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Co-Medalist Na Can't Keep Pace With Munoz

By David Shefter, USGA

Eugene, Ore. – Stephanie Na had played some brilliant golf at the 2008 U.S. Women’s Amateur at Eugene Country Club.

The 19-year-old from Adelaide, Australia shared medalist honors in stroke-play qualifying, then won three matches to reach the quarterfinals in her first-ever USGA competition.

But unfortunately, golf doesn’t allow competitors to play defense. And Na needed a good shield to stop hard-charging Spaniard Azahara Munoz on Friday.

Munoz was nearly unconscious in a 7-and-6 victory, playing the equivalent of 4-under-par golf (with concessions) over 12 holes. Even when Na was in position to win a hole, Munoz answered with a birdie to get a halve.

Australian Stephanie Na never could get any momentum going against Azahara Munoz in Friday's quarterfinals. (Steven Gibbons/USGA)

“It was really impressive to watch,” said Na. “Halving with birdies is crazy. She really didn’t give me much room to try and get a win.”

Na didn’t help matters by struggling right from the outset with her ball-striking. Her opening drive found heavy rough on the edge of a fairway bunker. Not that it mattered. Munoz, the reigning NCAA Division I individual champion, stuck her approach to 18 inches for a conceded birdie.

At the second hole, Na’s tee shot came up short and right of the green. When she failed to get up and down, Munoz’s two-putt par from 20 feet gave her a 2-up lead. One hole later, Na stuck her approach to 5 feet and Munoz’s second shot from the left rough stopped 11 feet from the flagstick in the fringe. No problem. She made the birdie putt, forcing Na to convert (she did) for a halve.

The lead swelled to 3 up at the 187-yard fifth hole, even though Na almost holed out a bunker shot for a 3. Both players birdied the par-5 sixth, but Munoz closed out the first nine with three consecutive victories, two of which were birdies, for a commanding 6-up advantage. Three holes later, the match was over.

“I was definitely not on my ‘A’ game,” said Na. “It’s just disappointing I couldn’t compete against her.”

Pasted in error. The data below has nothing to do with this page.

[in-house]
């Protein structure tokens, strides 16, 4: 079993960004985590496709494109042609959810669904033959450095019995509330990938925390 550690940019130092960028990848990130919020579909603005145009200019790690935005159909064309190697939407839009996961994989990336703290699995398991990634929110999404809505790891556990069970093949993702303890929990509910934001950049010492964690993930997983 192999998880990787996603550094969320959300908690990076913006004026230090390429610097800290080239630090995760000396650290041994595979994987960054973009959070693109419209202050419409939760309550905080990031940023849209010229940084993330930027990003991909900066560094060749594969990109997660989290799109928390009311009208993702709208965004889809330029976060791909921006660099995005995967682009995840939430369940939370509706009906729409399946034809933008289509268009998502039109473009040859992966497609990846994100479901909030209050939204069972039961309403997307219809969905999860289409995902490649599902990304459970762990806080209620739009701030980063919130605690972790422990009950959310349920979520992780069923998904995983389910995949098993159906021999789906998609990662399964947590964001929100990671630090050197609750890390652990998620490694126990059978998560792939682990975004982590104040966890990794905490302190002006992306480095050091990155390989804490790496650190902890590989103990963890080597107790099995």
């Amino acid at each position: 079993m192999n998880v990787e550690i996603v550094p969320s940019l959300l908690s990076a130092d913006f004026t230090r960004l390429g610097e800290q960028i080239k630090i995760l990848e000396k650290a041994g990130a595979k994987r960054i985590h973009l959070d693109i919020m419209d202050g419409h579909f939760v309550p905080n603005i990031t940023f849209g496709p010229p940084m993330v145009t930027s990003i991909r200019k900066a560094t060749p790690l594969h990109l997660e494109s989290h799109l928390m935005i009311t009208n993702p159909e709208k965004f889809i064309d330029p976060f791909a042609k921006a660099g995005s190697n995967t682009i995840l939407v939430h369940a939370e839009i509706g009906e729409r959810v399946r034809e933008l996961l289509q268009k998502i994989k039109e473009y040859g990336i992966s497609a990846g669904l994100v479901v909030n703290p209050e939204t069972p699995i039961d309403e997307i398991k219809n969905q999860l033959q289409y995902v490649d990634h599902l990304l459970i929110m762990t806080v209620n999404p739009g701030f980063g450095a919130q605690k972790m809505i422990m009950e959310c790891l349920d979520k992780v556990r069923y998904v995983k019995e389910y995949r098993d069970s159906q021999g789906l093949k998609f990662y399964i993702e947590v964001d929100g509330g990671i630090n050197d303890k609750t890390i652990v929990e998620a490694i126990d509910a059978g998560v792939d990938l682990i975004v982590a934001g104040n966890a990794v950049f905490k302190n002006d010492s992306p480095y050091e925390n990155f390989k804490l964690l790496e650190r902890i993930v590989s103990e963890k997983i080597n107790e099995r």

Na heads back to South Australia on Monday to prepare for the Women’s World Amateur Team Championship, to be held Oct. 8-11 at The Grange and Royal Adelaide golf courses, where Na has memberships. She will team with Claire Choi and Julia Boland on the three-member squad.

She’s not sure about returning to college as she missed most of the first semester during her summer-long golf tour of North America.

But she’ll leave Oregon with fond memories despite falling a few matches short of hoisting the trophy.

“This week has been just amazing,” said Na, who was a house guest of Eugene C.C. member and native Aussie Paul Clary. Clary served as her caddie for the championship. “Just the way we’ve been treated and the way the USGA has run the tournament. The condition of [the course] was immaculate. You can’t get much better than this.”

In two months, Na could run into the Spanish trio of Munoz, Belen Mozo and Carlota Ciganda, as all three have been chosen to play at the Women’s World Amateur. Australia last won the title in 2002 when it was held in the Asia-Pacific Zone (Malaysia) and the country also was victorious in 1978 (Fiji). The only previous time the biennial competition was held in Australia was 1968, where the Aussies finished runner-up to the USA.

“To have it in South Australia in little old Adelaide is really exciting for our city,” said Na. “Hopefully we can host a great tournament and everything goes well for us.”

David Shefter is a USGA New Media staff writer. E-mail him with questions or comments at



Championship Facts

U.S. Women's Amateur

HISTORY: The U.S. Women’s Amateur is one of the United States Golf Association’s original three championships. It was first conducted in 1895, shortly after the inaugural U.S. Amateur and U.S. Open. The Women’s Amateur has since been conducted every year except 1917-18, when it was temporarily suspended because of World War I, and 1942-45, when it was suspended because of World War II.

PAR & YARDAGE: Yardage for the Eugene Country Club will be set at 6,484 (stroke play) / 6,516 (match play) yards, par 72.

ARCHITECT: Opened in 1926, the course was designed by H. Chandler Egan. In 1967, Robert Trent Jones Sr. reversed the routing of the original Egan design (i.e., No. 18 tee essentially became the first tee, etc.).

Fairways – Cut to ˝ inch
Tees and collars of greens – Cut to 3/8 inch
Putting greens – Prepared to be firm and fast to measure approximately 11 to 11 1/2 feet on the USGA Stimpmeter
Intermediate rough – Cut to 1 ˝ inches, approximately 6 feet wide along fairways
Primary rough – Cut to 2 ˝ to 3 inches
Player courtesy walks – Cut to 1 ˝ inches, approximately 6 feet wide
The championship setup results in a USGA Course Rating™ of 78.1 and a Slope Rating® of 144

FORMAT: The Women’s Amateur is conducted with 36 holes of stroke-play qualifying. The low 64 scorers then advance to match play, with the champion determined by a 36-hole match-play final.

WHO CAN ENTER: The championship is open to female amateurs who have USGA handicap indexes not exceeding 5.4.

ENTRIES: Entries for the 2008 U.S. Women’s Amateur closed on June 18. There were 960 entries received for the 2008 championship, just shy of the record 969 entries received for the 2006 U.S. Women’s Amateur.



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